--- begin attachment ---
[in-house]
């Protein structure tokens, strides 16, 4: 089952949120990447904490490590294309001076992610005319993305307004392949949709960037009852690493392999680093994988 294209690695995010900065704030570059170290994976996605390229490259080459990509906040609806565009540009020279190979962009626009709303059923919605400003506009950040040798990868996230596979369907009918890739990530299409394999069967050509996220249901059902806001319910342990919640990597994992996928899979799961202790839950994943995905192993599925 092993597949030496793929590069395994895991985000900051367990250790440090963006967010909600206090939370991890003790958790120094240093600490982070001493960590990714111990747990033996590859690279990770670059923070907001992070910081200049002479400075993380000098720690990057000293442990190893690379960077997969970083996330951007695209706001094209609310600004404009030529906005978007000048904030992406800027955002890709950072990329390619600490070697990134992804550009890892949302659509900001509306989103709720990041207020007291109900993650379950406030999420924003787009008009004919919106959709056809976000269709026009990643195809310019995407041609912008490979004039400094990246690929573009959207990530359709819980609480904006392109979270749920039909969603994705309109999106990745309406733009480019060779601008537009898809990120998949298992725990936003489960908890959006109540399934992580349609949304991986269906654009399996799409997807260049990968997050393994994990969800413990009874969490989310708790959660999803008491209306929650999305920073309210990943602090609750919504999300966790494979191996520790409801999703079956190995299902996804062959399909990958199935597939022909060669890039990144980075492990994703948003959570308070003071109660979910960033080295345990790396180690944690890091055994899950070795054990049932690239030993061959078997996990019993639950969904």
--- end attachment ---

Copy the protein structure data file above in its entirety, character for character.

[in-house]
């Protein structure tokens, strides 16, 4: 089952949120990447904490490590294309001076992610005319993305307004392949949709960037009852690493392999680093994988 294209690695995010900065704030570059170290994976996605390229490259080459990509906040609806565009540009020279190979962009626009709303059923919605400003506009950040040798990868996230596979369907009918890739990530299409394999069967050509996220249901059902806001319910342990919640990597994992996928899979799961202790839950994943995905192993599925 092993597949030496793929590069395994895991985000900051367990250790440090963006967010909600206090939370991890003790958790120094240093600490982070001493960590990714111990747990033996590859690279990770670059923070907001992070910081200049002479400075993380000098720690990057000293442990190893690379960077997969970083996330951007695209706001094209609310600004404009030529906005978007000048904030992406800027955002890709950072990329390619600490070697990134992804550009890892949302659509900001509306989103709720990041207020007291109900993650379950406030999420924003787009008009004919919106959709056809976000269709026009990643195809310019995407041609912008490979004039400094990246690929573009959207990530359709819980609480904006392109979270749920039909969603994705309109999106990745309406733009480019060779601008537009898809990120998949298992725990936003489960908890959006109540399934992580349609949304991986269906654009399996799409997807260049990968997050393994994990969800413990009874969490989310708790959660999803008491209306929650999305920073309210990943602090609750919504999300966790494979191996520790409801999703079956190995299902996804062959399909990958199935597939022909060669890039990144980075492990994703948003959570308070003071109660979910960033080295345990790396180690944690890091055994899950070795054990049932690239030993061959078997996990019993639950969904």